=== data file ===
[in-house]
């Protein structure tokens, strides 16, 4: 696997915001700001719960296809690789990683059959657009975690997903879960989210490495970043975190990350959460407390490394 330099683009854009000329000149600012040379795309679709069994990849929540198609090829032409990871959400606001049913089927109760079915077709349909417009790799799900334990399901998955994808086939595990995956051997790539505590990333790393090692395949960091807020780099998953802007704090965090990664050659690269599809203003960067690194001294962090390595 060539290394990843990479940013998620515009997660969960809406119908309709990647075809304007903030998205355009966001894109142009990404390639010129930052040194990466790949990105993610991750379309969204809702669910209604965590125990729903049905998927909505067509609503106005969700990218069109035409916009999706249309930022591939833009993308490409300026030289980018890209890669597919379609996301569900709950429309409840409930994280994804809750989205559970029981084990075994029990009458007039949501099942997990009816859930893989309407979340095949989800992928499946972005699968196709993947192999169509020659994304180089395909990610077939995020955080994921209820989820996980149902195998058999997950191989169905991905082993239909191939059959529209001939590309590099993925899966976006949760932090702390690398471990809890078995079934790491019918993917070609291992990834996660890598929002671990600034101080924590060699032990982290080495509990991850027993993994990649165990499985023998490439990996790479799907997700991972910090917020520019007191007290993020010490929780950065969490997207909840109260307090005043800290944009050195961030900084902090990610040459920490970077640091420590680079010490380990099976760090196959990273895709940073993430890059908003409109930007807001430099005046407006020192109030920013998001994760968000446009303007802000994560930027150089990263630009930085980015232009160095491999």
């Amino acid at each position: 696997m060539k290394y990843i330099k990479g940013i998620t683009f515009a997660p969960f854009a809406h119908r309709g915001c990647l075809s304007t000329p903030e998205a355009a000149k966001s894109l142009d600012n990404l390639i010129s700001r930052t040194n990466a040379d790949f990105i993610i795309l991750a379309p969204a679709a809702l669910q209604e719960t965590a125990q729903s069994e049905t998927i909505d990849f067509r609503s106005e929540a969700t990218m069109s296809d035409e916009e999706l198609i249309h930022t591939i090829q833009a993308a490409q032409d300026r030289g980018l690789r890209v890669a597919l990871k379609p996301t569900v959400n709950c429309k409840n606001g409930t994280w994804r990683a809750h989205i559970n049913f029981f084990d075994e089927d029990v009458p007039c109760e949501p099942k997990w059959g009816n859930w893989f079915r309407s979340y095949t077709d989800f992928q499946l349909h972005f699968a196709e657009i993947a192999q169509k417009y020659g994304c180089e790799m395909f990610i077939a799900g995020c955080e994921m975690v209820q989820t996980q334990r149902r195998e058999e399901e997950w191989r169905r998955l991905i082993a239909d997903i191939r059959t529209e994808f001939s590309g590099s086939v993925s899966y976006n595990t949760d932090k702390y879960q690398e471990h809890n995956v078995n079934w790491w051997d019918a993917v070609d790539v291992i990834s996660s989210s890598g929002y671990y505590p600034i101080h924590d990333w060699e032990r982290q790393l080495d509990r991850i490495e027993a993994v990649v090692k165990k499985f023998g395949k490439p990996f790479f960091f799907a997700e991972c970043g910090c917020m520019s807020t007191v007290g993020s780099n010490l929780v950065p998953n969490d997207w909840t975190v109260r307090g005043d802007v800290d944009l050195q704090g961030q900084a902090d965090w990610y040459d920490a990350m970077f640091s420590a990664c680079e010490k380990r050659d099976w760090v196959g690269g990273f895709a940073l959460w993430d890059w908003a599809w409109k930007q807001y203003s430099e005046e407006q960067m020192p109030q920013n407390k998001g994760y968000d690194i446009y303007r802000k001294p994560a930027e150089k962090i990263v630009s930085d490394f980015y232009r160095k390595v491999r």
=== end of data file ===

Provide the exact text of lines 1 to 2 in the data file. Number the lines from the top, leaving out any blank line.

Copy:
[in-house]
């Protein structure tokens, strides 16, 4: 696997915001700001719960296809690789990683059959657009975690997903879960989210490495970043975190990350959460407390490394 330099683009854009000329000149600012040379795309679709069994990849929540198609090829032409990871959400606001049913089927109760079915077709349909417009790799799900334990399901998955994808086939595990995956051997790539505590990333790393090692395949960091807020780099998953802007704090965090990664050659690269599809203003960067690194001294962090390595 060539290394990843990479940013998620515009997660969960809406119908309709990647075809304007903030998205355009966001894109142009990404390639010129930052040194990466790949990105993610991750379309969204809702669910209604965590125990729903049905998927909505067509609503106005969700990218069109035409916009999706249309930022591939833009993308490409300026030289980018890209890669597919379609996301569900709950429309409840409930994280994804809750989205559970029981084990075994029990009458007039949501099942997990009816859930893989309407979340095949989800992928499946972005699968196709993947192999169509020659994304180089395909990610077939995020955080994921209820989820996980149902195998058999997950191989169905991905082993239909191939059959529209001939590309590099993925899966976006949760932090702390690398471990809890078995079934790491019918993917070609291992990834996660890598929002671990600034101080924590060699032990982290080495509990991850027993993994990649165990499985023998490439990996790479799907997700991972910090917020520019007191007290993020010490929780950065969490997207909840109260307090005043800290944009050195961030900084902090990610040459920490970077640091420590680079010490380990099976760090196959990273895709940073993430890059908003409109930007807001430099005046407006020192109030920013998001994760968000446009303007802000994560930027150089990263630009930085980015232009160095491999």